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NPR

When It Comes To Baby's Crib, Experts Say Go Bare Bones

Expanded guidelines from the American Academy of Pediatrics recommend that parents remove blankets, bumpers, pillows, and toys from a baby's crib to protect them against suffocation and other threats.
NPR

A First Aid Kit For Mental Health Emergencies

Many people know how to respond when colleagues hurt themselves, or are felled by heart attack or stroke. But few know what to do in a psychiatric crisis. The Mental Health First Aid program aims to teach people to respond to psychiatric emergencies, from anxiety to eating disorders to psychosis.
NPR

For The First Time, 50 Percent Of Americans Say U.S. Should Legalize Pot

Gallup has asked the survey question since 1969 and this is first time half of Americans think pot use should be legal.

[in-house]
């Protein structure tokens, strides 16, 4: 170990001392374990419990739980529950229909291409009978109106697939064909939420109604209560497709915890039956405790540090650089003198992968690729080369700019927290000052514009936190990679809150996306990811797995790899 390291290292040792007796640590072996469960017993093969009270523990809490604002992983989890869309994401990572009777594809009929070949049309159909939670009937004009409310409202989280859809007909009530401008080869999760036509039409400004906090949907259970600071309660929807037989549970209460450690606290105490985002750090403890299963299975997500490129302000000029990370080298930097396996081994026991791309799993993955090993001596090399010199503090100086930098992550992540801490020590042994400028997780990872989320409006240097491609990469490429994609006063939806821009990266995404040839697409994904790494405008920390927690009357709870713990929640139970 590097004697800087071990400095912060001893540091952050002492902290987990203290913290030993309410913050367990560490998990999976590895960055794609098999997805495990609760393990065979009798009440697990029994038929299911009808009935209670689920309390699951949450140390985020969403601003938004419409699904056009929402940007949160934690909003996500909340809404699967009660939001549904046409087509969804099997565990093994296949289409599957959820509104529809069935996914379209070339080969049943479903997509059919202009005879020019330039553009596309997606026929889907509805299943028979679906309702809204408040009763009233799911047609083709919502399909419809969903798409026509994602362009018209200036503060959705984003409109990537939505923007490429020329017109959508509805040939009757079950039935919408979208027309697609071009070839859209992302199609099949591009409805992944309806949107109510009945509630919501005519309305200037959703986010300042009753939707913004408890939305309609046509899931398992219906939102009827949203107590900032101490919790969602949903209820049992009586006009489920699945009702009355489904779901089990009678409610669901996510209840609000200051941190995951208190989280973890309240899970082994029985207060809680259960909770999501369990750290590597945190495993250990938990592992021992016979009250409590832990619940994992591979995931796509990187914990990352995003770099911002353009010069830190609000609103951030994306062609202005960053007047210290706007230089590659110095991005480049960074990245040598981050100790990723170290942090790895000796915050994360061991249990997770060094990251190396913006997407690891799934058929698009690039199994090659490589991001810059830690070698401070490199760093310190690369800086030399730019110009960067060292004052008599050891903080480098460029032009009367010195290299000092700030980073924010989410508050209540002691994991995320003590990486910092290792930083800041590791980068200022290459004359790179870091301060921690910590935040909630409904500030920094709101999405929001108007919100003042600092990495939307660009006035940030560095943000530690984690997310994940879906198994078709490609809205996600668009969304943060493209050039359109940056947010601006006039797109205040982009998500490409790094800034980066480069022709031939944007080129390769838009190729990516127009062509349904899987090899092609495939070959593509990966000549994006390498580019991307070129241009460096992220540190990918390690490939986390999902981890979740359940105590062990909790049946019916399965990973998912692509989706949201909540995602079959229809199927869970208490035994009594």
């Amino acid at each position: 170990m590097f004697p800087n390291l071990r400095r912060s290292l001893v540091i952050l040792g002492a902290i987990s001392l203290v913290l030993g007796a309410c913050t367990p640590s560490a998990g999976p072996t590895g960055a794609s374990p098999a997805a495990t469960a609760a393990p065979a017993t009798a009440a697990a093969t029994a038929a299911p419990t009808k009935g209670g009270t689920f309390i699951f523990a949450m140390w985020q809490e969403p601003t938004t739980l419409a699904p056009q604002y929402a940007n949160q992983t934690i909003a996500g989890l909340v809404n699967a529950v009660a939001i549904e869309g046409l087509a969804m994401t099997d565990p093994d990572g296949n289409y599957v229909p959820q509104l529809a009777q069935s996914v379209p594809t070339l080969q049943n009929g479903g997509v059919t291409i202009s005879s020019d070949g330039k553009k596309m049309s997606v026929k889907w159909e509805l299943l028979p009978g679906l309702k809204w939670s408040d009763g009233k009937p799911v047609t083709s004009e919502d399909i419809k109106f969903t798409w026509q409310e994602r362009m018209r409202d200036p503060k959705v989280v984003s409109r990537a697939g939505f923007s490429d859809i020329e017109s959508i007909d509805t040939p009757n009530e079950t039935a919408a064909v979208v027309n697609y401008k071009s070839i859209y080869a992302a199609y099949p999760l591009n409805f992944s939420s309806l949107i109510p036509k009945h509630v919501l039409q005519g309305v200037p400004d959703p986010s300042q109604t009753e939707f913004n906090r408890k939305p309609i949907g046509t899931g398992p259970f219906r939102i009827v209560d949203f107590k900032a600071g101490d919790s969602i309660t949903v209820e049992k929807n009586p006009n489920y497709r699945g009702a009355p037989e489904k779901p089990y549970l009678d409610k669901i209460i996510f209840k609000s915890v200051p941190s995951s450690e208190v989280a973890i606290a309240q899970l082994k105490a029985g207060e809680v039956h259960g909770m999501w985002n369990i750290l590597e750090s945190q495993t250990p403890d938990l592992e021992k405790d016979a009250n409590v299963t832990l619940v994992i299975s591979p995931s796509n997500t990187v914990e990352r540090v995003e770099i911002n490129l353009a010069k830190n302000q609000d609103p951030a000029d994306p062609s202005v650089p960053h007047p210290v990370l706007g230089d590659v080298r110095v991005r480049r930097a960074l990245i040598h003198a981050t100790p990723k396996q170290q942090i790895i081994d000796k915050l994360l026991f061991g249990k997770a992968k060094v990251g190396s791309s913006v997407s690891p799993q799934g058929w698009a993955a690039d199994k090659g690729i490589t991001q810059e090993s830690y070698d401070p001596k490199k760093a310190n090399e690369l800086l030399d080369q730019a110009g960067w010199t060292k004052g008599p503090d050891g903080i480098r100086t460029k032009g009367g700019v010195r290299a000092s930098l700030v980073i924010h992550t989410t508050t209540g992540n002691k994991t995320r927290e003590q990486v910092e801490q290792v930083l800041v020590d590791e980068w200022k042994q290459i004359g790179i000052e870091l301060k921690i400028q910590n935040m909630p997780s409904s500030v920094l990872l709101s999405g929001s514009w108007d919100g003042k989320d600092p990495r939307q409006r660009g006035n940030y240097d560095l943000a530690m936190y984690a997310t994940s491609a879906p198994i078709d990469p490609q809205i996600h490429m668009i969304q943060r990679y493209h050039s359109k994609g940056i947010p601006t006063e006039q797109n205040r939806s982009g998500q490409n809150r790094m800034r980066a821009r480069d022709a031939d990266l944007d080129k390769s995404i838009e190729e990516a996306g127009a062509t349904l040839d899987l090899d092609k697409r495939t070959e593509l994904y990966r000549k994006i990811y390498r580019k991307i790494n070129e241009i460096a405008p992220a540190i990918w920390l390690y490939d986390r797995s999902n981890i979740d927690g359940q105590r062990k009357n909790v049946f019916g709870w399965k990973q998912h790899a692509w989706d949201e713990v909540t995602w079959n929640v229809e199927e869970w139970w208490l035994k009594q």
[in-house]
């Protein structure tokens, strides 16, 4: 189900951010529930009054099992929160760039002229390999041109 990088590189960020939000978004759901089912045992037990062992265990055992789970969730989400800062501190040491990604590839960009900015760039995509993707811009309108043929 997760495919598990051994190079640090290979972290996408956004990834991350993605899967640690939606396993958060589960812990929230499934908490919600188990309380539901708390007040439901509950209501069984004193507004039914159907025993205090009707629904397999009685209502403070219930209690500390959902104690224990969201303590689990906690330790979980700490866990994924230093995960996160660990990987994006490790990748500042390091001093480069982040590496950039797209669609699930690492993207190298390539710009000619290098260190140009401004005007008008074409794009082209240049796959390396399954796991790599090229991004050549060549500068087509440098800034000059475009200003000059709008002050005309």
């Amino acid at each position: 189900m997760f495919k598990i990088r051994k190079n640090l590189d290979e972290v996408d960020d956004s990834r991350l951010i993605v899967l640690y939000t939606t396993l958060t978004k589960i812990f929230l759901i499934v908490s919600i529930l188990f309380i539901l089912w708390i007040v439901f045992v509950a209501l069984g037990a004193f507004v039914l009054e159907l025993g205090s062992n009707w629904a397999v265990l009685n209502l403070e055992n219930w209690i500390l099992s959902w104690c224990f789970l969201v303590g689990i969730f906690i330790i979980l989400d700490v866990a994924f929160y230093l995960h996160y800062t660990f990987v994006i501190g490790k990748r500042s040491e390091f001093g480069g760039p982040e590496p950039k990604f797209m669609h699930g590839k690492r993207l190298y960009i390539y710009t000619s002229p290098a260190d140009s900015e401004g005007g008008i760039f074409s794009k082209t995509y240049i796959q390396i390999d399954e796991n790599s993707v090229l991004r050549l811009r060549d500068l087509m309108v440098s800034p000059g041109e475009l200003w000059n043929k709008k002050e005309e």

NPR

Experimental Malaria Vaccine Slashes Infection Risk By Half

Several thousand young African children who got three doses of the experimental vaccine had about 55 percent less risk of getting malaria over a year than those who got a control vaccine against rabies or meningitis.
NPR

Caring For Aging Parents Who Cared For You

Tell Me More continues its series on aging and the end of life. Children who care for aging parents may experience a confusing reversal of roles. Also, author and journalist Jane Gross finds that about 28 percent of the U.S. population are unpaid family caregivers, and among them, about 43 million are responsible for an older adult. Michel Martin speaks with Gross, "My Mother's Brain" blog author Beatriz Terrazas and "Speakeasy" blog editor Christopher John Farley.
NPR

The Man Who Tracks Viruses Before They Spread

Nathan Wolfe travels to the viral hot spots of the world, where viruses first jump from animals to humans. The scientist spends his days tracking emerging infectious diseases before they turn into global pandemics.

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